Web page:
Lovelace. “No. My wife.”
Clarissa: (Revulsed altogether.) “What?”
Lovelace. “Marry me.”
Clarissa: (Looks down.) “Never.” (Shakes her head.)
Lovelace looks down. He then tries to bully her.
Lovelace: “I warn you do not make me desperate. My patience is not inexhaustible. No other man will have you now.”
Clarissa looks at him with quiet scorn
Lovelace: (Angry.) “Depend upon it, madame, you shall be mine.”
Clarissa: “Yours? My soul is above you, man. Urge me not to tell you how sincerely I know my soul is above you. I would not bind myself in covenant with you for a thousand thousand worlds.”
Lovelace taking in those words
This is an interim entry. I find I am going so slowly nowadays on all projects that I can take but one step at a time. Last night I managed to put up my paper on the 1991 mini-series Clarissa on my website, complete with all the stills (three series of stills substitutes for clips), notes and a transcription of the duelling scene.
Putting the paper there is part of a general updating I’m now working of the 1997 website I created to present “Reading Clarissa in Real Time, a record in the form of postings sent to a list called Clary-l where I and a group of mostly academics read Richadson’s Clarissa in the course of a year following the calendar of the novel.
For my paper defending the film adaptation, I include my original proposal, a detailed comparison of the film and Richardson’s Clarissa, and list of letters in the film (which formed the evidence for my argument that the film makes continual use of filmic epistolarity), and a link to the part of my website which includes numerous essays on epistolarity in the novels of Austen and Anthony Trollope as well as on real women’s letters in the Renaissance.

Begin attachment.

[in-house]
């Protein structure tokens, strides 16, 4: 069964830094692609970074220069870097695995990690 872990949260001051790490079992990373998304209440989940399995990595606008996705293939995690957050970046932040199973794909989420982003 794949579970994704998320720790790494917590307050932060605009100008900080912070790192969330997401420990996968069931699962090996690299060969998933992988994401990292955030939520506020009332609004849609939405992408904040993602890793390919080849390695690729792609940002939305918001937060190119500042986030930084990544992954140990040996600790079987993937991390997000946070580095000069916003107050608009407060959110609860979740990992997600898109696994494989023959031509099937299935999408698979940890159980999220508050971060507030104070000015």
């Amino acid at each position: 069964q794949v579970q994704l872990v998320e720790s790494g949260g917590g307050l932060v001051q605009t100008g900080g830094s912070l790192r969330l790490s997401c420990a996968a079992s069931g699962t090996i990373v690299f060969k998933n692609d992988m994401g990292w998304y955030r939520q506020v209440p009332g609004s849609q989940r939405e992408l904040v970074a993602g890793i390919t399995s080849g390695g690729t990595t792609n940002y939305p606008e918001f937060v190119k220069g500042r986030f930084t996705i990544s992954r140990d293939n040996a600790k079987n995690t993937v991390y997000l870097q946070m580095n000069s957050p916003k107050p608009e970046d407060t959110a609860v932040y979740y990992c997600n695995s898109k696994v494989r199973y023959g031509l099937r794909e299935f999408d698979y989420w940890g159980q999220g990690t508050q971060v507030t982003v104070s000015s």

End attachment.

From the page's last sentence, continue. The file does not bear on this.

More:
Mrs Sinclair (Catherine Harrison) tries to peek into Lovelace’s mail
Over the years since I made the site and put up the postings of the one reading and discussion of the novel according to date time in the novel I’ve become aware and been told that mostly students use (read) the site. So I plan to preface the older “real time reading” a brief selected annotated bibliography of Richardson studies (books, collections of essays, individual essays in periodicals) as well as a few good film studies books directed at new and non-professional readers of Richardson’s book as well as students.
Mrs Harlowe [Frances Vener] looking down at her daughter dead in the coffin, the last still of my paper
P.S. Using the above, I’d like to put a blog on the part of my website dedicated to Clarissa, which would enable people to make comments on the site. Alas, this blog is not able to continually allow for comments; so this is another flaw or gap. The Admiral and I are discussing moving this blog onto more modern software. My vote is for Wordpress which, with his help, I think I could understand. He is trying to work out (once again) something more original and plainer (and yet for free). Stay tuned.
P.P.S. I just discovered I missed an essay on the filmic Clarissa that would have been of great interest to me: Lisa Hopkins, “The transference of Clarissa; psychoanalysis and the realm of the feminine,” Cultural Studies, 6:2 (1994):218-25. I knew about her essay on Clarissa as a gothic movie, but not this. When I am able to, I will add it to the website paper.
Posted by: Ellen